“He says he will put money in our pockets. We are tired of the MMD, it’s been too long, they are just getting rich and it’s all the same people,” he added, although the PF had a big following, he thought it was unlikely they would win.
“The problem is,” he said, “You can vote for PF but they’ll still rig the election and make sure the government win, that’s just how it is.”
Edson Nkhata works at the Anti-Voter Apathy Project (Avap) kiosk on Cairo Road, in the heart of Lusaka’s city centre.
The 36-year-old’s job is to give people information about the elections and encourage them to vote.
He admits they only had two manifestos “in stock”, both rather out of date (one of the candidates having died a few months before) and he makes no attempt to hide his allegiance to the ruling party, the MMD.
Nkhata, who moved to Lusaka six years ago to find work, said: “I think the ruling party is the best choice to maintain peace.
“We have also seen lots of development in terms of new infrastructure, lots of new school and hospitals, and so many good things have been happening.
“Their policies about agriculture have allowed us to have a bumper harvest. It’s not just the rains, it’s also the seeds and fertilisers they have provided.”
He added: “When people complain about the government I think they are only doing that because they’re bitter.”
Thirty-three-year-old Euziah Bwalya is a driver for a Lusaka-based distribution company and lives in the woodlands area of the city.
He is concerned that Zambians are not making the most out of the country’s economic growth.
“Most investment is not owned by Zambians but foreign businesses instead, so the profits are externalised,” he explained. “I don’t think we’re getting good value for money for our resources.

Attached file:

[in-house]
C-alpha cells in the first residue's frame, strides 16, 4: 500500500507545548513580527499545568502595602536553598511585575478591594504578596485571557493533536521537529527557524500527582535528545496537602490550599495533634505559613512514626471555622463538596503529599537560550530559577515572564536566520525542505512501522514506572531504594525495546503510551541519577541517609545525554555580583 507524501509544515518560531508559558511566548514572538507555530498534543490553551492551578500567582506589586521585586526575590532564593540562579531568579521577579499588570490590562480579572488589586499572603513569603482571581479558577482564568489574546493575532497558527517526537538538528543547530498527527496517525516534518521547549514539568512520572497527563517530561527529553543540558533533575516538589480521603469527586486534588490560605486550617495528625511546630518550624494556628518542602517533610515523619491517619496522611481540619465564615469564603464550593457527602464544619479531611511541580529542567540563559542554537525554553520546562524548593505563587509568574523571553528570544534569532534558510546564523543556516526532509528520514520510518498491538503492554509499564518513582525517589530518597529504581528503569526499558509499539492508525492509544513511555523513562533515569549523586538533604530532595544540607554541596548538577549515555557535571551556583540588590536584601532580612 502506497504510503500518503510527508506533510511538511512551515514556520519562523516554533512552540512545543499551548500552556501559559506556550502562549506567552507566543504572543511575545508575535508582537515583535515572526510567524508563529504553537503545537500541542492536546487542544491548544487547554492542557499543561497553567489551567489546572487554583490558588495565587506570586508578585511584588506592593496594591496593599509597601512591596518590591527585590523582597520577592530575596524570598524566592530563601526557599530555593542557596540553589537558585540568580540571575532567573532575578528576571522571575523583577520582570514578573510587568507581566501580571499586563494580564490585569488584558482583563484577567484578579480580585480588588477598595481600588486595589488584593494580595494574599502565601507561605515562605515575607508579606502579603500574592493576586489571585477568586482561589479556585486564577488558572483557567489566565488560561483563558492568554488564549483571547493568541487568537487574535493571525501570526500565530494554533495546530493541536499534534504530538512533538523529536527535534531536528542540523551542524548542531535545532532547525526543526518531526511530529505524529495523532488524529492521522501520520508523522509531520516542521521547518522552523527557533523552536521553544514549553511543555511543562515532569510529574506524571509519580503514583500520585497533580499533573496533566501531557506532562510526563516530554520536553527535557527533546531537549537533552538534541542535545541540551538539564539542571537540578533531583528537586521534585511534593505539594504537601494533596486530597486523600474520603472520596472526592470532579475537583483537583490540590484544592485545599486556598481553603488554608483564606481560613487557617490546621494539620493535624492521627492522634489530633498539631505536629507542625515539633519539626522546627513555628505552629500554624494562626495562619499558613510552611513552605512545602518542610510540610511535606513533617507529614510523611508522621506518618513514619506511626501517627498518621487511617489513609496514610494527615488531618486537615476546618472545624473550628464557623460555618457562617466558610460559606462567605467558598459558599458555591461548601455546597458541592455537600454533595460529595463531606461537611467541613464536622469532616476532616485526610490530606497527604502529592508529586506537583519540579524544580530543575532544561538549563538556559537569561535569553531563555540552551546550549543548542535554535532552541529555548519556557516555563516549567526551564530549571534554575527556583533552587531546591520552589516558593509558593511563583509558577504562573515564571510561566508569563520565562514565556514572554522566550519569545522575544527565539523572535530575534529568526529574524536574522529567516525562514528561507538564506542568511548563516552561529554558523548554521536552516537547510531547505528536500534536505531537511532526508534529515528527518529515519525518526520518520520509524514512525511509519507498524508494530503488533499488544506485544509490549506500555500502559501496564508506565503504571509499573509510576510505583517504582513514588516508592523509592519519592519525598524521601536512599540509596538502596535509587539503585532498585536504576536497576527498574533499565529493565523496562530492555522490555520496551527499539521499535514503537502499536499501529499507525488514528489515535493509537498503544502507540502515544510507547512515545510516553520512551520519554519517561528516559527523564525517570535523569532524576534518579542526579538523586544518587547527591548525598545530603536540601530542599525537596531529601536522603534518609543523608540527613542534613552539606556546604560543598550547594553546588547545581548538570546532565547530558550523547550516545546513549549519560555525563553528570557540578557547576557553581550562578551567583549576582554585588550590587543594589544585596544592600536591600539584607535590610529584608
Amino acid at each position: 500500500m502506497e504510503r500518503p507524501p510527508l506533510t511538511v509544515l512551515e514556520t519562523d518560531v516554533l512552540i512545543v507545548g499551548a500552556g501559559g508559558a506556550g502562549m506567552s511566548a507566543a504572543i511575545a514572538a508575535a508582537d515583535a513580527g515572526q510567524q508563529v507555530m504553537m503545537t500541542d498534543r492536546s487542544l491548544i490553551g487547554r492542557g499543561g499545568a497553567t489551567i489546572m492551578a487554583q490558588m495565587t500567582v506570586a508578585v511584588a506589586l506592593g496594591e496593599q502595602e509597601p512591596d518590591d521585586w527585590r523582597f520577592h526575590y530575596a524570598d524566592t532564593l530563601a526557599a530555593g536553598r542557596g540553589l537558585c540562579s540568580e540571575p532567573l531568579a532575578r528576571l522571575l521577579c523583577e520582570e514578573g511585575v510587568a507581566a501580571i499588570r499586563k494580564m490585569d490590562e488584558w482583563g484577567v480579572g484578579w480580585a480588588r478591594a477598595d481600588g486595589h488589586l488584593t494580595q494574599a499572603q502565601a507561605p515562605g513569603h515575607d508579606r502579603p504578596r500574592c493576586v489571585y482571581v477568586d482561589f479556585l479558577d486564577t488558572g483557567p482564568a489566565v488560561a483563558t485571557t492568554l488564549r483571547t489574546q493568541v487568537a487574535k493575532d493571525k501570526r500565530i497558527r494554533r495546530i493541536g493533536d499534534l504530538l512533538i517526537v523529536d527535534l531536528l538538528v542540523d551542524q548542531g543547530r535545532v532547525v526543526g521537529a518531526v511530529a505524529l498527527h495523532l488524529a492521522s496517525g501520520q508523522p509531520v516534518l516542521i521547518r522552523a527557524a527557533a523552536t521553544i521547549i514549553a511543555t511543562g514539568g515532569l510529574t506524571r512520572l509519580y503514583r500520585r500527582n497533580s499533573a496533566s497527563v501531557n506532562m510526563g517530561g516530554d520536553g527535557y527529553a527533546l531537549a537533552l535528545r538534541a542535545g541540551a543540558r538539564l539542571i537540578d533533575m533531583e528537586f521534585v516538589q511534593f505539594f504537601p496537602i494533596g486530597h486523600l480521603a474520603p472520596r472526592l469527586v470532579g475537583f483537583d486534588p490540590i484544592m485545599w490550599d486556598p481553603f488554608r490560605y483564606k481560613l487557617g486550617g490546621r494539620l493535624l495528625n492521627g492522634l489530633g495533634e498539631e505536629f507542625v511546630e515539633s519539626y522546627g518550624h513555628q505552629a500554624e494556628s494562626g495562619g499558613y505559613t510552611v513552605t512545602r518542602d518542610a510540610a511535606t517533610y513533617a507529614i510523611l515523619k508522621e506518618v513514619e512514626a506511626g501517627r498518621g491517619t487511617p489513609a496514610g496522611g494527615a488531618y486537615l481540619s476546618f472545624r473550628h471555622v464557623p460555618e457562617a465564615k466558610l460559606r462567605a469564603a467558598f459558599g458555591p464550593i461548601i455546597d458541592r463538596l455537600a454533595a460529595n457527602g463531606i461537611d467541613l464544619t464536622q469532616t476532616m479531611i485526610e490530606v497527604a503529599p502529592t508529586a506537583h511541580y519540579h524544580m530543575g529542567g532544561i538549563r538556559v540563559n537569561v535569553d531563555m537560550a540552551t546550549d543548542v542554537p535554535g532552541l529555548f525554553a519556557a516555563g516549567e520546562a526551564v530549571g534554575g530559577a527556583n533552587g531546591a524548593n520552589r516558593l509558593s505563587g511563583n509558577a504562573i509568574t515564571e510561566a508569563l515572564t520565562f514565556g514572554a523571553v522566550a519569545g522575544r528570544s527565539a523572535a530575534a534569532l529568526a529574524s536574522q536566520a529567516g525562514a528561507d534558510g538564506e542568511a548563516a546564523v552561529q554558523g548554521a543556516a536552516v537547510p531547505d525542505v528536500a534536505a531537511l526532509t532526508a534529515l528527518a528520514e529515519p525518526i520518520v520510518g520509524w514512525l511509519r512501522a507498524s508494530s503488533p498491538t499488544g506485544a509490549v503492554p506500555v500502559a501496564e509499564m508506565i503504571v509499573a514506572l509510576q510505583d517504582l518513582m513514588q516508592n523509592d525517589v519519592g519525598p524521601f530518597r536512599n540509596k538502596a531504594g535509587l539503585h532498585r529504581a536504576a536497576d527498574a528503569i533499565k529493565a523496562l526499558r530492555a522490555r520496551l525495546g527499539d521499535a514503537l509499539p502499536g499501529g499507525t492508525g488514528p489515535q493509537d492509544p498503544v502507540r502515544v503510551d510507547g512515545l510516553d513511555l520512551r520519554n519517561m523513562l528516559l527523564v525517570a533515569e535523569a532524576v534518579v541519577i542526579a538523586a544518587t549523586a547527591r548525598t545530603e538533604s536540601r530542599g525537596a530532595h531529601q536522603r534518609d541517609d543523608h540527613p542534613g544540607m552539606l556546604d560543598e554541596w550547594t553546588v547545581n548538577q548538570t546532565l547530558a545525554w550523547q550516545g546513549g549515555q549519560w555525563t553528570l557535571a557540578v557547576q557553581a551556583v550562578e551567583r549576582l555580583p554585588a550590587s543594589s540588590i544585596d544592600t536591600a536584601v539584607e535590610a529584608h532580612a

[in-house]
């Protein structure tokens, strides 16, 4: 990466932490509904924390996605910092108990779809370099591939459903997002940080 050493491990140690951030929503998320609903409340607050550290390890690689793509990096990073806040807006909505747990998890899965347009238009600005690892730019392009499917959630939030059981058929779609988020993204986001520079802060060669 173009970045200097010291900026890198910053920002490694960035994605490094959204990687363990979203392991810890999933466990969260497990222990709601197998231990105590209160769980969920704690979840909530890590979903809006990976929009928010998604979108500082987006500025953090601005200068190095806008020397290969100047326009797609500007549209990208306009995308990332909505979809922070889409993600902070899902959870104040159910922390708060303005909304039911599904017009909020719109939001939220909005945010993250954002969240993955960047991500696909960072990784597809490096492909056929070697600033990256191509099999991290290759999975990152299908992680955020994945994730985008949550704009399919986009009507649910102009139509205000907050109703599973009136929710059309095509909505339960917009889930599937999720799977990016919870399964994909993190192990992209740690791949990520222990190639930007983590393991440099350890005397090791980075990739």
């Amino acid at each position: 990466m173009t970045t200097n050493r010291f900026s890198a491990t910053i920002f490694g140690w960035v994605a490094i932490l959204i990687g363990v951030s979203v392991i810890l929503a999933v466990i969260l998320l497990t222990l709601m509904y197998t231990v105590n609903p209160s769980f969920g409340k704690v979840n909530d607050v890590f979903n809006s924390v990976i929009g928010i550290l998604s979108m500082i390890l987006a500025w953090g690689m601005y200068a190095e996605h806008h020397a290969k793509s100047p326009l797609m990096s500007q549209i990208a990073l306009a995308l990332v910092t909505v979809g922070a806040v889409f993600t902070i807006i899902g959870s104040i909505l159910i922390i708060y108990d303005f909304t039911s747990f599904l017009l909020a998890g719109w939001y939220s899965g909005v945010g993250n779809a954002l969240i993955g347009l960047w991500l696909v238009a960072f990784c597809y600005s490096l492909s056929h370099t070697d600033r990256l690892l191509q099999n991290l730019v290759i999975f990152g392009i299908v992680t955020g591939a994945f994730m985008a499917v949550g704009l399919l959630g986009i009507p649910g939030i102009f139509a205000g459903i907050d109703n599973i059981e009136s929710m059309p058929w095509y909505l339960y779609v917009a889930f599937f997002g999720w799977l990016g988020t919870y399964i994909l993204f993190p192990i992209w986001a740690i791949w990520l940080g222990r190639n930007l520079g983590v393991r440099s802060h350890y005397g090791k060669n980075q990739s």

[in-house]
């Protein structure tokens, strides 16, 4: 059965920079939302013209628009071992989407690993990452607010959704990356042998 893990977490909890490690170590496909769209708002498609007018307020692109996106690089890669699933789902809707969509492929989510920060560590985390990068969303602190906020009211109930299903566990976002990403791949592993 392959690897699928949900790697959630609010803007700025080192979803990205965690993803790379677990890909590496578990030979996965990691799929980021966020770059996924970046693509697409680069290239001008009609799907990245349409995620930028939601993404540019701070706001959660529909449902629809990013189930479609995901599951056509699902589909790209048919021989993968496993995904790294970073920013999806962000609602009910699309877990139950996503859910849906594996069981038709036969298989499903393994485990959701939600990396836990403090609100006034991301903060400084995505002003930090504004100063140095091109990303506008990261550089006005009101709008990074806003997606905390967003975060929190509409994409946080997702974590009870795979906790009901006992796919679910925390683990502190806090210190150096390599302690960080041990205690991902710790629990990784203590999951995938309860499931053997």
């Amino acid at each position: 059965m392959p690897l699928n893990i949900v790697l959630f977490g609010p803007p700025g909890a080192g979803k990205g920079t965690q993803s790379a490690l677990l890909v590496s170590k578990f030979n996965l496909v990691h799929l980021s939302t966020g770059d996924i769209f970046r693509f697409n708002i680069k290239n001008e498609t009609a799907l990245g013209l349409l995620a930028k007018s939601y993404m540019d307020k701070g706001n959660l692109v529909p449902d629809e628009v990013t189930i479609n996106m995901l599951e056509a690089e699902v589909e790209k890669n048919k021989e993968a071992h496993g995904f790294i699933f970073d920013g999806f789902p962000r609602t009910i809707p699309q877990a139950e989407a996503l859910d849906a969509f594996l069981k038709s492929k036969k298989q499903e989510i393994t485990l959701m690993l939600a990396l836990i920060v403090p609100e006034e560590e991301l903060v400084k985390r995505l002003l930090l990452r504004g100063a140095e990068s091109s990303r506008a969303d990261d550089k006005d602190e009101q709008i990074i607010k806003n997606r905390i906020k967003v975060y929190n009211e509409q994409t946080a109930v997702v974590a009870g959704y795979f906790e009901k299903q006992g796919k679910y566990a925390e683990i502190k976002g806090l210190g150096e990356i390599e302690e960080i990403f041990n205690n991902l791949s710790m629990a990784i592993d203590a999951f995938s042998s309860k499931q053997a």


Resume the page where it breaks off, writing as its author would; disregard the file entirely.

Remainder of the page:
“One of the worst things is that we export primary products like raw copper and then import finished goods for more than twice the price.”
He added: “Zambia has a lot of potential but Zambians themselves are not managing businesses very well. We are mostly a trading company for other people. I think the government needs to address these issues. Zambians need to be employed first.”
However, despite these views Bwalya says he will still be voting for Rupiah Banda and the ruling MMD.
“I think RB has shown signs of improving things, but you have to remember he has not been in office very long — so I am giving him the benefit of the doubt.”
He admitted there was a lot of pro-opposition feeling in the capital but said: “Zambia is bigger than Lusaka. Lusaka is the cosmopolitan capital where people are open about wanting change, but in the countryside people are comfortable with the current government. They don’t know the differences between the politicians and will just vote for what they know.”
He added: “It’s all very well for Sata to say he will put money in our pockets but he doesn’t say how he will do that.
“I am 99.5% confident that the MMD will win. It was very close last time but this time the opposition won’t do as well because there are so many opposition candidates that the vote will be split, which will work in the MMD’s favour.”
Despite several scuffles at rallies in recent weeks, Bwalya said he did not think there would be any major violence.
“Peace is guaranteed,” he said. “This is Zambia! Even if my wife said she was voting for PF and I was voting for MMD it’s not an issue.
“I have plenty of PF supporters in my family but that does not divide us as a family. People here are very relaxed about political allegiances. It’s only the politicians who try to make threats and stir up problems, ordinary people don’t buy that though.”
Frederick Bwalya is an immigration officer and HIV campaigner with the organisation called POL (Positive Action for People living with HIV and AIDS).
The 48-year-old wants health and particularly HIV policy to have more profile in the elections.
“I think it should be a central issue in these elections,” he said. “If one political party was to make a slogan about HIV I think it would really boost their chances because the number of people living with HIV is so high.”
Bwalya said there was still a lot stigma about HIV despite the high prevalence rate — Unicef has put this at 13.5 — and that people being in denial was pushing up the death rates.
“In our department alone, we’re losing three or four officers every month,” he explained. “These are skilled people. We don’t have a very big department so that has a big impact on how we run.”
He added that he wanted the government to give more commitment to anti-retroviral (ARV) programmes and not rely so heavily on donor funding.